Yoga and Sanskrit

Sanskrit is an ancient language originating from India. In yoga, Sanskrit plays a significant role. All the ancient yogic texts are written in Sanskrit. As a result, poses and mantras and traditional yoga terminology are also in Sanskrit. Chances are you may have heard many of these ‘yoga words’ mentioned in your yoga class. So let’s have a look at yoga terminology and some of the popular yoga words

Let’s start with the word itself —

Yoga has its roots in the Sanskrit word ‘yuj’ which means to yoke. More commonly yoga is translated to mean union.

A very popular yoga word. You may have heard your yoga teacher say this phrase at the start or end of class. Namaste is frequently used as a greeting in India and increasingly within yoga classes all over the world. There are various interpretations of the phrase, but essentially it is translated to ‘the divinity in me, worships the divinity in you.’ When saying ‘namaste’ one should bow the head and have the hands together in prayer at the heart centre.

A yoga asana is a posture. All yoga postures have ‘asana’ at the end of their names. So as an example let’s take Padangustasana. This pose involves balancing on one leg and raising the other by holding on to the toes. Let’s break it down — pada means foot, angusta means big toe and asana means, as we now know, posture. So there we have it – the big toe pose!

Pantanjali in the Yoga Sutras expands a bit more on asanas. Patanjali defines an asana as a steady and comfortable position. One has mastered an asana when they are able to hold the position comfortably for three hours.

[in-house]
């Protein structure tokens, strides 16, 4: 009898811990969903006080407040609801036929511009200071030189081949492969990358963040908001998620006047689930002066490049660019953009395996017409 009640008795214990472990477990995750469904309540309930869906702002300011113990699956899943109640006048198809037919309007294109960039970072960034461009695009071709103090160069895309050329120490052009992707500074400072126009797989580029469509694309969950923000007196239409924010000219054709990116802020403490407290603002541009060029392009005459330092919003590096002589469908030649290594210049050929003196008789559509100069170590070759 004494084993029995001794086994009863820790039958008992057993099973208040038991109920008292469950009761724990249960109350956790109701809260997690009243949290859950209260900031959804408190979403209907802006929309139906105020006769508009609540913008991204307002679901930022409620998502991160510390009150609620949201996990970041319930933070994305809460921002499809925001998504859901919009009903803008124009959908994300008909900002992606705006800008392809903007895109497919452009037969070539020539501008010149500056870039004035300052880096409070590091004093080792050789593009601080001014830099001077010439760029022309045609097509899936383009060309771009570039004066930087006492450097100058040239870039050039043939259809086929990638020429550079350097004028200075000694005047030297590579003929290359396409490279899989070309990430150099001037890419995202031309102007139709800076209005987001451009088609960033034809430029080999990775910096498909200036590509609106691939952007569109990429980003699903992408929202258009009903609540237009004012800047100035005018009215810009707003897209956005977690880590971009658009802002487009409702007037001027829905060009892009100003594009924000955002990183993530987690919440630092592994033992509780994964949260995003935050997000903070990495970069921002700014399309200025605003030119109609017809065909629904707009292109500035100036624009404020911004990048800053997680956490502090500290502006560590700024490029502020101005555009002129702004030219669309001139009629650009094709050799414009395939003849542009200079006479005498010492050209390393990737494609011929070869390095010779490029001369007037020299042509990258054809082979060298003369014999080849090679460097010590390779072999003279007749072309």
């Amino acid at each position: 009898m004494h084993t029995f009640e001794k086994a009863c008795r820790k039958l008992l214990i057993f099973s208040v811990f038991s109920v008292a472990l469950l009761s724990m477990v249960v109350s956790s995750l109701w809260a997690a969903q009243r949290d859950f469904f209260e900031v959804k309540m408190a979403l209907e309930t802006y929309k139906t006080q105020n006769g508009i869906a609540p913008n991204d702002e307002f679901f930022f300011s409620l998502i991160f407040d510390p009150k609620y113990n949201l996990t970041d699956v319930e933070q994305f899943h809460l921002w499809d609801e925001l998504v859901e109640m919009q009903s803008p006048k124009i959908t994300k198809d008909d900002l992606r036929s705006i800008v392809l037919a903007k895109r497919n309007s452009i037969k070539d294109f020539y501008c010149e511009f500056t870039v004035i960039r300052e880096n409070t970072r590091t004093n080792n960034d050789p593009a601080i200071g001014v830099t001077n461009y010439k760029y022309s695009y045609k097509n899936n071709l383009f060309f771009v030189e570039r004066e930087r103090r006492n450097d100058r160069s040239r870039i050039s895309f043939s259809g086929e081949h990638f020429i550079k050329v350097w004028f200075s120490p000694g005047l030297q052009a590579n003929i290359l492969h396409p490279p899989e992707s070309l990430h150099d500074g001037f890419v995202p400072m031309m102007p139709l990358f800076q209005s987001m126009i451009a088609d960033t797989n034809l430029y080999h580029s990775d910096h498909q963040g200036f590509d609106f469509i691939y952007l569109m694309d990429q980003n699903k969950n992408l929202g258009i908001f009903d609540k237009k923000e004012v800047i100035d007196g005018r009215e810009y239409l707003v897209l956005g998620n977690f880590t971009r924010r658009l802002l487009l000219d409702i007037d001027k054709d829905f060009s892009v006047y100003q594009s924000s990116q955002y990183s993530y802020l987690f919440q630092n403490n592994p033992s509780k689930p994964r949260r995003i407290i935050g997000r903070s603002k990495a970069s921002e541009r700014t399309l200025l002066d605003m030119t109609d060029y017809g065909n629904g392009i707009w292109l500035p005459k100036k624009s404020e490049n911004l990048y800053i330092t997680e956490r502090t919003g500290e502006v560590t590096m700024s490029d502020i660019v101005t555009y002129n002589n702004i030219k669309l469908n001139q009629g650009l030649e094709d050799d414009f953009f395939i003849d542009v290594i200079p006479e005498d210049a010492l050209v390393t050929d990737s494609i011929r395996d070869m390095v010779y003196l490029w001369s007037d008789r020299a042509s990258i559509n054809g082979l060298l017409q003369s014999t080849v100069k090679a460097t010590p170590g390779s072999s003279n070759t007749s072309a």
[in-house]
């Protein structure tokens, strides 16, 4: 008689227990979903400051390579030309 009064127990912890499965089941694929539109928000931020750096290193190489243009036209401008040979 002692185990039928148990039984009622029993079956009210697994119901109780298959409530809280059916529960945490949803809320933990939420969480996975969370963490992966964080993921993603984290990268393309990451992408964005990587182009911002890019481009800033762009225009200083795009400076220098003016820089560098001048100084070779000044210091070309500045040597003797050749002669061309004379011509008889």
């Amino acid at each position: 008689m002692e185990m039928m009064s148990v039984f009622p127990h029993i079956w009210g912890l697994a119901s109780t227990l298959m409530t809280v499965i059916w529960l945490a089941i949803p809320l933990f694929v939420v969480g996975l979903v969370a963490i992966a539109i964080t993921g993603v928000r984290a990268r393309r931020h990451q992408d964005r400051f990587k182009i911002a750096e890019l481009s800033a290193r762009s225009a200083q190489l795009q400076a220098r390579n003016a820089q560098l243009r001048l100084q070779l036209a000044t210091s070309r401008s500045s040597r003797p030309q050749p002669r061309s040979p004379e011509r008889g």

Prana is a popular concept in yoga. Prana refers to the life force or cosmic energy that sustain all living things. Yama, (if we think back to the eight limbs of Ashtanga yoga) refers to discipline and control. Ayama also means ‘elongation.’  Together, pranayama refers to the extension of breath. Breathing exercises make us more aware of the breath and teach us to take longer and deeper breaths. This way we bring more prana into the body.

Chakra means wheel and refers to the seven energy centres in the body. Energy must flow evenly through these centres so one can achieve balance in the body and mind. Asanas and breathing exercises work to stimulate and balance the chakras.

‘Gu’ means darkness and ‘ru’ means dispeller. So together, guru means dispeller of darkness. Essentially, a guru is known as a teacher that brings light or spiritual and intellectual knowledge to his or her students.

Also known as Aum. Om is known as the sound of creation, but it also has many different meanings. Om is repeated as a mantra and signifies the unification of the body, mind and spirit. It was said that enlightenment and unification with the Supreme Being can be attained through this natural sound.

So now you know why Sanskrit and yoga go hand in hand. These are just a select few of the many yoga words out there. Have you got a yoga word you want to find the meaning of? Let us know! We’ll see if we can find an answer for you!

Veronica Joseph

Veronica Joseph

Veronica Joseph is an accredited yoga teacher who loves to share her yogic journey from travels in India, cleansing techniques, her favourite poses and their benefits and tips to remember when practising.

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